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Kristi Wilcoxson-Smith of the Utah Department of Health’s Cancer Control Program shares news about their Prevent Cancer Foundation funded grant project, “Play it Sun Safe, Utah!.” The 2012 project partnered with soccer leagues as a way to encourage children, parents and coaches to take part in sun safety that can help prevent skin cancer.

The Utah Cancer Control Program (UCCP) works to decrease cancer incidence and mortality throughout Utah, with an emphasis on cancers that can be prevented or detected in early stages. The program also provides support for Utah’s community cancer coalition, the Utah Cancer Action Network.

play it sun safe program materials 2

“Play It Sun Safe, Utah!” materials teach soccer coaches & players to enjoy fun in the sun safely!

Utah consistently has one of the highest melanoma incidence rates in the country. There are many reasons for this, including its largely fair-skinned population, high altitude and outdoor lifestyle.

“Just a few serious sunburns can increase a child’s risk of skin cancer later in life,” said Kristi Smith, health program specialist for the Utah Department of Health. “By teaching sun safety at an early age, children can develop lifelong habits that help prevent skin cancer.”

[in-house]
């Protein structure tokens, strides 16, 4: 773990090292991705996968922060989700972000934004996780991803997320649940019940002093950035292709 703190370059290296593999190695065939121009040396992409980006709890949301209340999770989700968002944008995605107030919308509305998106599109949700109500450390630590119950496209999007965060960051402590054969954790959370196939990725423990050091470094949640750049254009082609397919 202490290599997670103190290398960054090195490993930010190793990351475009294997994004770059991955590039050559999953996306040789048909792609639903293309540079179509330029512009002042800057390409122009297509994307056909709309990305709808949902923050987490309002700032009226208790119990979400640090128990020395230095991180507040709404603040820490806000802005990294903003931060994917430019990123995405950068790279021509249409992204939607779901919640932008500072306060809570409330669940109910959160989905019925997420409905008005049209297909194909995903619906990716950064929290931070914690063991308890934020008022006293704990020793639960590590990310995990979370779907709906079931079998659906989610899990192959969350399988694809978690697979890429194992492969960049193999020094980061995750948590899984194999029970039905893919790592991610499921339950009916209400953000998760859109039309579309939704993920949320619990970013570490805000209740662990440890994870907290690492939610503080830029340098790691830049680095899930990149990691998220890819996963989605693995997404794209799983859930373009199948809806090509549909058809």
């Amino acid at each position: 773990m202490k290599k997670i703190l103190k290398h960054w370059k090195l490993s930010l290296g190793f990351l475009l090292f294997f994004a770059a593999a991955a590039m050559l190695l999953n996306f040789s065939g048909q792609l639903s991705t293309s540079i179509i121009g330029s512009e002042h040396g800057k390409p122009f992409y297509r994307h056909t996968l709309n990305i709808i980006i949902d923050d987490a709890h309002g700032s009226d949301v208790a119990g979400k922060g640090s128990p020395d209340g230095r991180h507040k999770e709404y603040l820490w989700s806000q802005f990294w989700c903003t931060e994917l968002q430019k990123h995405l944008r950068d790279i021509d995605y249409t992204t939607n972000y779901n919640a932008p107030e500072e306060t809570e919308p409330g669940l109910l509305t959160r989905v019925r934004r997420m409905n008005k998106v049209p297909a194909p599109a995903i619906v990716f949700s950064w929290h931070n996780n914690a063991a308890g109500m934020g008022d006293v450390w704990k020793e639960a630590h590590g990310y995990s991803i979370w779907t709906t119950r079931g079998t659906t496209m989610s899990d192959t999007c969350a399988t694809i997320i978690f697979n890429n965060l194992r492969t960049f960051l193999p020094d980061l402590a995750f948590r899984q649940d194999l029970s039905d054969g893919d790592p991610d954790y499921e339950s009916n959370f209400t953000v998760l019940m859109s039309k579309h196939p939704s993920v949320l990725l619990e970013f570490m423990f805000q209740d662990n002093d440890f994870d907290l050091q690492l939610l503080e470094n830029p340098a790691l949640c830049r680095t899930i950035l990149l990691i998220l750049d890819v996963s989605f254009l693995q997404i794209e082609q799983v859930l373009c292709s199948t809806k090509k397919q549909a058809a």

In 2012, the UCCP received a Prevent Cancer Foundation community grant to begin a new project called “Play It Sun Safe, Utah!” The project closely followed Preventing Skin Cancer: Education and Policy Approaches in Outdoor Recreation Settings found in The Community Guide (a resource from the Centers for Disease Control and Prevention for evidence-based program recommendations about what works to improve public health). The “Play it Sun Safe, Utah!” aimed to educate coaches, youth, and parents participating in local recreation soccer leagues on the dangers of the sun and the need for sun safety. There are two main components of the project:

  1. A sun safety reminder that included sun safety tips with a picture of the project spokesperson, Chris Wingert, a professional soccer player for Real Salt Lake.
  2. A training manual which provided coaches with information on the need for sun safety along with short lessons to use with their team.

The project was implemented in three soccer leagues in 2012. A total of 139 teams with 1,566 children received project materials, and an additional 300 children received the sun safety reminders. Children who returned surveys that they completed with their parents were entered into a prize drawing.

Following the project work with the soccer leagues, the UCCP made the educational materials available to local health departments statewide for implementation with their local recreation soccer programs. As a result, over 2,000 additional Utah children are expected to receive materials that will help them enjoy fun in the sun safely and reduce their risk of developing skin cancer.